A new study, published in the January 10, 2006, issue of Neurology, the scientific journal of the American Academy of Neurology, shows that surgery to remove the compression on the brain stem can also improve sleep apnea.
"Our study shows that more than 70 percent of people with Chiari Malformations have sleep apnea and problems with daytime sleepiness," said study author Frédéric Gagnadoux, MD, of Central University Hospital in Angers, France. "These problems can be significantly improved by surgery."
The study involved 16 people with Arnold-Chiari Malformation type I and a related condition called syringomyelia. In syringomyelia, cerebrospinal fluid enters the spinal cord. The fluid then forms a cavity in the spinal cord known as a syrinx. All of the participants underwent an overnight sleep study.
Out of the 16 people, 12 had sleep apnea. Of those, half were a rare type of sleep apnea called central sleep apnea. Much less common than obstructive sleep apnea, central sleep apnea is caused by problems with the brain's mechanisms that control breathing.
Eight of the 12 people with sleep apnea had decompression surgery. Six people had another overnight sleep study an average of about seven months after the surgery. After the surgery, the number of central sleep apnea occurrences decreased by more than 90 percent, from an average of 15 episodes per hour of sleep to an average of one episode per hour of sleep. The number of micro-arousals, or partial awakenings from sleep, also decreased by 30 percent.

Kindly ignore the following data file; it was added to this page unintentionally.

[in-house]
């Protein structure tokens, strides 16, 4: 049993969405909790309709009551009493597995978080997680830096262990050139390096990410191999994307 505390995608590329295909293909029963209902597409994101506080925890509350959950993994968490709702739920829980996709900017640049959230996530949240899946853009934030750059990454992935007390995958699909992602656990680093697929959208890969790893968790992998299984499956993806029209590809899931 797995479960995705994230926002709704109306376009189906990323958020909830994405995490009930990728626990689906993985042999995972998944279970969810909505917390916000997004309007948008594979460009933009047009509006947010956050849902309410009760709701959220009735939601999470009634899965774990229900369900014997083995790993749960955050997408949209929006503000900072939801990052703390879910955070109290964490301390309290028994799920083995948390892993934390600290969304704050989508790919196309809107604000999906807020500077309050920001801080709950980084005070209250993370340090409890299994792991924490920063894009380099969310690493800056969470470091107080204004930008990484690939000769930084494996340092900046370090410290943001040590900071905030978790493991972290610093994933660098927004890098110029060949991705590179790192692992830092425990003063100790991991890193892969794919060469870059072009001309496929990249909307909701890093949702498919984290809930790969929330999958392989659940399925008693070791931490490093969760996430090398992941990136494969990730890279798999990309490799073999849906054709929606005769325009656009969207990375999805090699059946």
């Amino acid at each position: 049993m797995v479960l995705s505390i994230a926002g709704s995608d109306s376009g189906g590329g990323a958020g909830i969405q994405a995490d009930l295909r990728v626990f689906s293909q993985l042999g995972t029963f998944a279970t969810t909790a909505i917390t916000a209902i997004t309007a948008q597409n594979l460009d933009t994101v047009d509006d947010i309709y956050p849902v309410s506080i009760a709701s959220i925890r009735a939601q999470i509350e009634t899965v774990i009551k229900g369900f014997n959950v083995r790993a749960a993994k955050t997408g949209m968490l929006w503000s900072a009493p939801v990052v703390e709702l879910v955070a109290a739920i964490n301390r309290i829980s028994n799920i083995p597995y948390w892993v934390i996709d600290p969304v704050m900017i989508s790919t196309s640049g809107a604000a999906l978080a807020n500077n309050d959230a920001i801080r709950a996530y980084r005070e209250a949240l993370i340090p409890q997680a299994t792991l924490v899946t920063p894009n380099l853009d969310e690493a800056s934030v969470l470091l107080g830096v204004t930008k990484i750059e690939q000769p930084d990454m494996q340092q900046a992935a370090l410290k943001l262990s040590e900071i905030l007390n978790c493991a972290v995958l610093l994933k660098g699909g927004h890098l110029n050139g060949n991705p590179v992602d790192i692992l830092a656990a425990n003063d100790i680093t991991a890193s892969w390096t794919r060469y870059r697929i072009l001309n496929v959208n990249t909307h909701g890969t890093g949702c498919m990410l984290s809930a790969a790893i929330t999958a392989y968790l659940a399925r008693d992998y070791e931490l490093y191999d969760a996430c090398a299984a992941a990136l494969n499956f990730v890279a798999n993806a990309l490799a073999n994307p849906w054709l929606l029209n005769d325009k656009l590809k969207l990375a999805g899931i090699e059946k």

"Anyone with Chiari Malformation who is experiencing daytime sleepiness should do an overnight sleep study to check for sleep apnea," Gagnadoux said.
The American Academy of Neurology, an association of nearly 19,000 neurologists and neuroscience professionals, is dedicated to improving patient care through education and research. A neurologist is a doctor with specialized training in diagnosing, treating, and managing disorders of the brain and nervous system such as Alzheimer's disease, epilepsy, Parkinson's disease, multiple sclerosis, and stroke. For more information about the American Academy of Neurology, visit www.aan.com.
Last reviewed: By John M. Grohol, Psy.D. on 21 Feb 2009
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